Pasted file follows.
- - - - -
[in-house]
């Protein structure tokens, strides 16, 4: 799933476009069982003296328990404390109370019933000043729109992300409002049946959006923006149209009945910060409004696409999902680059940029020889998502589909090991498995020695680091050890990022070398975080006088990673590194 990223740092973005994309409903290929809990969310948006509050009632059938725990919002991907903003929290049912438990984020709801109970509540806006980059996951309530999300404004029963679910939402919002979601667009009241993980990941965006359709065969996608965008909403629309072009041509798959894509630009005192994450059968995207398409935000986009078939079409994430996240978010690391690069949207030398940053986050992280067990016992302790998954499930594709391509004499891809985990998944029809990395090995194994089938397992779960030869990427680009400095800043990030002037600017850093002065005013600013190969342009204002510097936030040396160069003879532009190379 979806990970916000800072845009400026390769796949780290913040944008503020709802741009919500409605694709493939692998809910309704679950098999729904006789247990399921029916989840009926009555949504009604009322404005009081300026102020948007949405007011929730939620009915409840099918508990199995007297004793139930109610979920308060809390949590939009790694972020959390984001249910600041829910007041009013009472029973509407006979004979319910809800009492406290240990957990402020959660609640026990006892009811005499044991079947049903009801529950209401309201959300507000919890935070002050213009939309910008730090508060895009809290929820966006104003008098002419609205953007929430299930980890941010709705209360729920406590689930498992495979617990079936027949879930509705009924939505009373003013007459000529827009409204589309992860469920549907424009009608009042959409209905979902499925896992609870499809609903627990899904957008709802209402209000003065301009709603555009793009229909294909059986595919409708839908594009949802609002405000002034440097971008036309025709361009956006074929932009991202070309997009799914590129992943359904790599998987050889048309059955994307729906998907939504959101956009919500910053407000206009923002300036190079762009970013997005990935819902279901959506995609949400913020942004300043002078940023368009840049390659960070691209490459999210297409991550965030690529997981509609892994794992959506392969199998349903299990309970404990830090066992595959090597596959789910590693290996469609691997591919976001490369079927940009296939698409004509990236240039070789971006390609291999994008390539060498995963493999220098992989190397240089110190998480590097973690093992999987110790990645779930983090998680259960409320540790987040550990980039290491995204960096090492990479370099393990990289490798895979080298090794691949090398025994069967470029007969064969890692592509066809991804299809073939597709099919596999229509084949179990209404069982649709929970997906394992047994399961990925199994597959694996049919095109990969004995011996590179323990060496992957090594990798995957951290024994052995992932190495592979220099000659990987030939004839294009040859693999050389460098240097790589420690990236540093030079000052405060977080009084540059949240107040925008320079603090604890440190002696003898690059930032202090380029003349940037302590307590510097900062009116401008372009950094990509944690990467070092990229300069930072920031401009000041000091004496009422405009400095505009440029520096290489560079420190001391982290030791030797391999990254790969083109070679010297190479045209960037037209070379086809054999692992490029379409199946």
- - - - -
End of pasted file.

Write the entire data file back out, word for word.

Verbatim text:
[in-house]
């Protein structure tokens, strides 16, 4: 799933476009069982003296328990404390109370019933000043729109992300409002049946959006923006149209009945910060409004696409999902680059940029020889998502589909090991498995020695680091050890990022070398975080006088990673590194 990223740092973005994309409903290929809990969310948006509050009632059938725990919002991907903003929290049912438990984020709801109970509540806006980059996951309530999300404004029963679910939402919002979601667009009241993980990941965006359709065969996608965008909403629309072009041509798959894509630009005192994450059968995207398409935000986009078939079409994430996240978010690391690069949207030398940053986050992280067990016992302790998954499930594709391509004499891809985990998944029809990395090995194994089938397992779960030869990427680009400095800043990030002037600017850093002065005013600013190969342009204002510097936030040396160069003879532009190379 979806990970916000800072845009400026390769796949780290913040944008503020709802741009919500409605694709493939692998809910309704679950098999729904006789247990399921029916989840009926009555949504009604009322404005009081300026102020948007949405007011929730939620009915409840099918508990199995007297004793139930109610979920308060809390949590939009790694972020959390984001249910600041829910007041009013009472029973509407006979004979319910809800009492406290240990957990402020959660609640026990006892009811005499044991079947049903009801529950209401309201959300507000919890935070002050213009939309910008730090508060895009809290929820966006104003008098002419609205953007929430299930980890941010709705209360729920406590689930498992495979617990079936027949879930509705009924939505009373003013007459000529827009409204589309992860469920549907424009009608009042959409209905979902499925896992609870499809609903627990899904957008709802209402209000003065301009709603555009793009229909294909059986595919409708839908594009949802609002405000002034440097971008036309025709361009956006074929932009991202070309997009799914590129992943359904790599998987050889048309059955994307729906998907939504959101956009919500910053407000206009923002300036190079762009970013997005990935819902279901959506995609949400913020942004300043002078940023368009840049390659960070691209490459999210297409991550965030690529997981509609892994794992959506392969199998349903299990309970404990830090066992595959090597596959789910590693290996469609691997591919976001490369079927940009296939698409004509990236240039070789971006390609291999994008390539060498995963493999220098992989190397240089110190998480590097973690093992999987110790990645779930983090998680259960409320540790987040550990980039290491995204960096090492990479370099393990990289490798895979080298090794691949090398025994069967470029007969064969890692592509066809991804299809073939597709099919596999229509084949179990209404069982649709929970997906394992047994399961990925199994597959694996049919095109990969004995011996590179323990060496992957090594990798995957951290024994052995992932190495592979220099000659990987030939004839294009040859693999050389460098240097790589420690990236540093030079000052405060977080009084540059949240107040925008320079603090604890440190002696003898690059930032202090380029003349940037302590307590510097900062009116401008372009950094990509944690990467070092990229300069930072920031401009000041000091004496009422405009400095505009440029520096290489560079420190001391982290030791030797391999990254790969083109070679010297190479045209960037037209070379086809054999692992490029379409199946």